Thermal spraying processes have been widely used for many years throughout all the major engineering industry sectors for component protection and reclamation. Recent equipment and process developments have improved the quality and expanded the potential application range for thermally sprayed coatings. The main benefits and features of thermal spraying as a coating process are summarised below:
- Comprehensive choice of coating materials: metals, alloys, ceramics, cermets, carbides, polymers and plastics
- Thick coatings can be applied at high deposition rates
- Thermal spray coatings are mechanically bonded to the substrate - can often spray coating materials which are metallurgically incompatible with the substrate
- Can spray coating materials with a higher melting point than the substrate
- Most parts can be sprayed with little or no preheat or postheat treatment, and component distortion is minimal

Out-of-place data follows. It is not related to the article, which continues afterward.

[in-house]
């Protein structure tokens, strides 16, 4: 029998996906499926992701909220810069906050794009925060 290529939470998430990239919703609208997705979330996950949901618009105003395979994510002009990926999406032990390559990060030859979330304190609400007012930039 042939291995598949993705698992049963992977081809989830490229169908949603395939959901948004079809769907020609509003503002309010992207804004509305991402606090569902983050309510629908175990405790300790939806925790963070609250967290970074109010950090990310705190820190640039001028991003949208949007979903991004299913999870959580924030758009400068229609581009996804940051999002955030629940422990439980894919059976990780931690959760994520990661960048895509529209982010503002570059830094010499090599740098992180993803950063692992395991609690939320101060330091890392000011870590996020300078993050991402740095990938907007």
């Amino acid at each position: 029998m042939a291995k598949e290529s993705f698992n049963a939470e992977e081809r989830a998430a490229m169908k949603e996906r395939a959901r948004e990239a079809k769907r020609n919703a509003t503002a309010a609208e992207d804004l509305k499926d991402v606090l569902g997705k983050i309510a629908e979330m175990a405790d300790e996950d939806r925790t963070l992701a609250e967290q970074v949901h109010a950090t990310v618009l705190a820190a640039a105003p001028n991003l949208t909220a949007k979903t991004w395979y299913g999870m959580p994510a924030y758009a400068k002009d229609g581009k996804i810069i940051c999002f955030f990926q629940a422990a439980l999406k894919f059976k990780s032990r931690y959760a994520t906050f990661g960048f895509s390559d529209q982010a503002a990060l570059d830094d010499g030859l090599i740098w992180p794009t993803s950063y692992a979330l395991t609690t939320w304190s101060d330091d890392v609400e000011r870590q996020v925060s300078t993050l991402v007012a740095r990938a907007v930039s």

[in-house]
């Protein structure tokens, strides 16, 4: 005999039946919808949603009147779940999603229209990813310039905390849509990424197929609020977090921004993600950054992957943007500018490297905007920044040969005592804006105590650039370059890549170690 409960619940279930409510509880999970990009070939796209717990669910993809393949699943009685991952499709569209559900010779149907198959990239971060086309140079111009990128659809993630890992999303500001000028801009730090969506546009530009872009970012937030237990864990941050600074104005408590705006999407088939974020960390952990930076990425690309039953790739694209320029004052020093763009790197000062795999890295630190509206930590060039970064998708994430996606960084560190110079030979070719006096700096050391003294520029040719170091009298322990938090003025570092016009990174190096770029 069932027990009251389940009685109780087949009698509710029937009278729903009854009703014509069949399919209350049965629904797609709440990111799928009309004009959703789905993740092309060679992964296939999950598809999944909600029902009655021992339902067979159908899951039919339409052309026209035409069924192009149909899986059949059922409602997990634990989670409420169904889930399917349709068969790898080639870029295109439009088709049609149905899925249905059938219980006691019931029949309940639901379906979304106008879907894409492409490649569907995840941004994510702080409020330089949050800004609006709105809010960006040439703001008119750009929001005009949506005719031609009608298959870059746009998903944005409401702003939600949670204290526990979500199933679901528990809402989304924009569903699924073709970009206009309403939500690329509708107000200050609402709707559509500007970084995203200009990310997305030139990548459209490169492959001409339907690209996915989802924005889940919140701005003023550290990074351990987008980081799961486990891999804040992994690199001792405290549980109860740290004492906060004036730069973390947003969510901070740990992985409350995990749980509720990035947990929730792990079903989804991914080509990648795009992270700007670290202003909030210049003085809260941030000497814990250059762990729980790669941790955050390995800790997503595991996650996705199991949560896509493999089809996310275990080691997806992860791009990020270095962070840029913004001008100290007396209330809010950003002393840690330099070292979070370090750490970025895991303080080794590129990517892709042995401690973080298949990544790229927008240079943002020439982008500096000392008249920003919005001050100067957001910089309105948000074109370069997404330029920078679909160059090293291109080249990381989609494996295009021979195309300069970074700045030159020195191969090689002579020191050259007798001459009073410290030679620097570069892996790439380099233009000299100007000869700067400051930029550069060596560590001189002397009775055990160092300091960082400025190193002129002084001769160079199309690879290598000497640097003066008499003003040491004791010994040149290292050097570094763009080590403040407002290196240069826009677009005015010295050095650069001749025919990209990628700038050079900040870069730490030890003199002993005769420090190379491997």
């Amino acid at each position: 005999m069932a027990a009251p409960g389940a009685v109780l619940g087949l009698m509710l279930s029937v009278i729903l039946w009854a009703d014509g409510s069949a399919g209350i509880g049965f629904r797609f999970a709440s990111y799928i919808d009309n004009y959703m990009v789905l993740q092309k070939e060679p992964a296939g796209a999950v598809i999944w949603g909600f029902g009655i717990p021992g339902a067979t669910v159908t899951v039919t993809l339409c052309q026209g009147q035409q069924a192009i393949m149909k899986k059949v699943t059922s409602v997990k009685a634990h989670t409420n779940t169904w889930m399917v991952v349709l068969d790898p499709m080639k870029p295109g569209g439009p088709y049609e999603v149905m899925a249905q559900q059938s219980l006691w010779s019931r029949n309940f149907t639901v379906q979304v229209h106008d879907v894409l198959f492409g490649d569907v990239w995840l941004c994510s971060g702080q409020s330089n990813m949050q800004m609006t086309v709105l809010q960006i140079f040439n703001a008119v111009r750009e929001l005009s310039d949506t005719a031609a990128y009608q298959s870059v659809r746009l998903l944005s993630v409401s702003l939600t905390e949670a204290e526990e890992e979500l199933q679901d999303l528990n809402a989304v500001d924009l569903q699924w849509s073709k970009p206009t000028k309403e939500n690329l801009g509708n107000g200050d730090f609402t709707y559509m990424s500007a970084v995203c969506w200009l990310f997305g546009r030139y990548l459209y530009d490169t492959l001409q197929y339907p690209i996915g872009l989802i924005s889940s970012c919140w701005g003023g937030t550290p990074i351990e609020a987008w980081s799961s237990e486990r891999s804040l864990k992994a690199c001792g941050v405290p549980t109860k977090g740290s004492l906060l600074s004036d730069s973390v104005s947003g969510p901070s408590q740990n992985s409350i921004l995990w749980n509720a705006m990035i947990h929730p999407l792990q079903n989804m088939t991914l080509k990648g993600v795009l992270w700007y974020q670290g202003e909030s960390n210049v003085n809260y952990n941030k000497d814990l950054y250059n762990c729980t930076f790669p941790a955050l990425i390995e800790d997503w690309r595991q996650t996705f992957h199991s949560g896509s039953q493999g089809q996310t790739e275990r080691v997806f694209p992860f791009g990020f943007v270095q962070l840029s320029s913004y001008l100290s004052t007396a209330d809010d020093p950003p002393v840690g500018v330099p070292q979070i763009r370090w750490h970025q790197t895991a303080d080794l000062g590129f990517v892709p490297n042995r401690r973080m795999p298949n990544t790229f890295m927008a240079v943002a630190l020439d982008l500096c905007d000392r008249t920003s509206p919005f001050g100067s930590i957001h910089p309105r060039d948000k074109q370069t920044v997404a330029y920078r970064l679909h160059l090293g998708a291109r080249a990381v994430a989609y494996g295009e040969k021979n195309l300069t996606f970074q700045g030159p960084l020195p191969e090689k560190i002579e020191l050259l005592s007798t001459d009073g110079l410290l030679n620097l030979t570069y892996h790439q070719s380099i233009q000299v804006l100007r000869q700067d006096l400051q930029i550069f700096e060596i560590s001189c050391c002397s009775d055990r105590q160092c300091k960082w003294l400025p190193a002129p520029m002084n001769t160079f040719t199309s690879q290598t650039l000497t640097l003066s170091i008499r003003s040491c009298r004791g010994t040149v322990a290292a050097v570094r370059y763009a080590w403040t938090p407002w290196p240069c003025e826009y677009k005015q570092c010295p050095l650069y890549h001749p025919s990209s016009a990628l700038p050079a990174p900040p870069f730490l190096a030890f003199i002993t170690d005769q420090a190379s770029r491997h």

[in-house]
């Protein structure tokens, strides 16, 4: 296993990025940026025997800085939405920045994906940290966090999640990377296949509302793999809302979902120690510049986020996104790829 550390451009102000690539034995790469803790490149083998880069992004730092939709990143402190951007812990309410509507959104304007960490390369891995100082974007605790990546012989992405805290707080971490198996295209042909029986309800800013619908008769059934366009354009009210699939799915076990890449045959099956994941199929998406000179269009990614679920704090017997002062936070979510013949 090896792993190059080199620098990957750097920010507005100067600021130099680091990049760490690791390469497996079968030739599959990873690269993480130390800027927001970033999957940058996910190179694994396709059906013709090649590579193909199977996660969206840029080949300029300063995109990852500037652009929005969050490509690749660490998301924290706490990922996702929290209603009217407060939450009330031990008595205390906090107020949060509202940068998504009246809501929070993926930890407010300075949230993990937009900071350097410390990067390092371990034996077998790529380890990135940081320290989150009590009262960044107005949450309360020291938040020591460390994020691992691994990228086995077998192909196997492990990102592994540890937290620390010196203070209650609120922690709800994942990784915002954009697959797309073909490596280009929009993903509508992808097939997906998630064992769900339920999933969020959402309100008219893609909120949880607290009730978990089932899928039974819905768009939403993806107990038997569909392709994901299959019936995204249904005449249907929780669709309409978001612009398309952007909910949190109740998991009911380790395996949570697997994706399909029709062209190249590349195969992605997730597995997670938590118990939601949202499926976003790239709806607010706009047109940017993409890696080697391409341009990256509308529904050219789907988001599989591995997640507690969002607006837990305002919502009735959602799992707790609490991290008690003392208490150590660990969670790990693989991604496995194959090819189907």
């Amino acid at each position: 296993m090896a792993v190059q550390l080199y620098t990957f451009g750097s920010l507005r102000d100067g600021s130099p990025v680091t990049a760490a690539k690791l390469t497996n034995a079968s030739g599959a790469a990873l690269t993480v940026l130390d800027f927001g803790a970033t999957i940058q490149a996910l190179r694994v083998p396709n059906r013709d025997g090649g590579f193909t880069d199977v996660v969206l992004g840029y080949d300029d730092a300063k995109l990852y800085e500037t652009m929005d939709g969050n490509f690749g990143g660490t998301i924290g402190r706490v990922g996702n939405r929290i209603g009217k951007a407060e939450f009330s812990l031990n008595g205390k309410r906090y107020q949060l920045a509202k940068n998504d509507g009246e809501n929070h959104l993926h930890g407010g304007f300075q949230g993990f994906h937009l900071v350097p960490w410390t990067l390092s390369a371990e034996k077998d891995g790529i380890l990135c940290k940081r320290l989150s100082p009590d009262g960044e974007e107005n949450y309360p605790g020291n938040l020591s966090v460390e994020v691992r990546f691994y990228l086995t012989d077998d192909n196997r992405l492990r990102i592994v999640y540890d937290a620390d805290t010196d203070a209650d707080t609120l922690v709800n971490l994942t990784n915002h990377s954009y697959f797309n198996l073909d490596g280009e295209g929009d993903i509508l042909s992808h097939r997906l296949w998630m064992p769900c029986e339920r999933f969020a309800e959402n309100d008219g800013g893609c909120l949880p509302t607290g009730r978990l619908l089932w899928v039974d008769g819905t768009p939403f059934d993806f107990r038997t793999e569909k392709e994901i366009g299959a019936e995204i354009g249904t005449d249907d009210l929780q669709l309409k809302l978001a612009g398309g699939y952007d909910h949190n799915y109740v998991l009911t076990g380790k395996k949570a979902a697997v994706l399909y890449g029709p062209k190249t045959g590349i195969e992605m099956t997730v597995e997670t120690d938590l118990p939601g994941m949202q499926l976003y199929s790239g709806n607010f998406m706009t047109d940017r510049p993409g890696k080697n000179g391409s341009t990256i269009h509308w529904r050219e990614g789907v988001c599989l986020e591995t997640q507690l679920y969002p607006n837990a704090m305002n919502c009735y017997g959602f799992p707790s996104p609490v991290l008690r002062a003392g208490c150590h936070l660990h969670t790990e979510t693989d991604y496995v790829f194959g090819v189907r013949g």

- Parts can be rebuilt quickly and at low cost, and usually at a fraction of the price of a replacement
- By using a premium material for the thermal spray coating, the lifetime of new components can be extended
- Thermal spray coatings may be applied both manually and mechanised.
Thermal spray coatings are extensively used in the manufacturing of gas turbines, diesel engines, bearings, journals, pumps, compressors and oil field equipment, as well as coating medical implants.
Thermal spraying is principally an alternative to arc welded coatings, although it is also used as an alternative to other surfacing processes, such as electroplating, physical and chemical vapour deposition and ion implantation for engineering applications.
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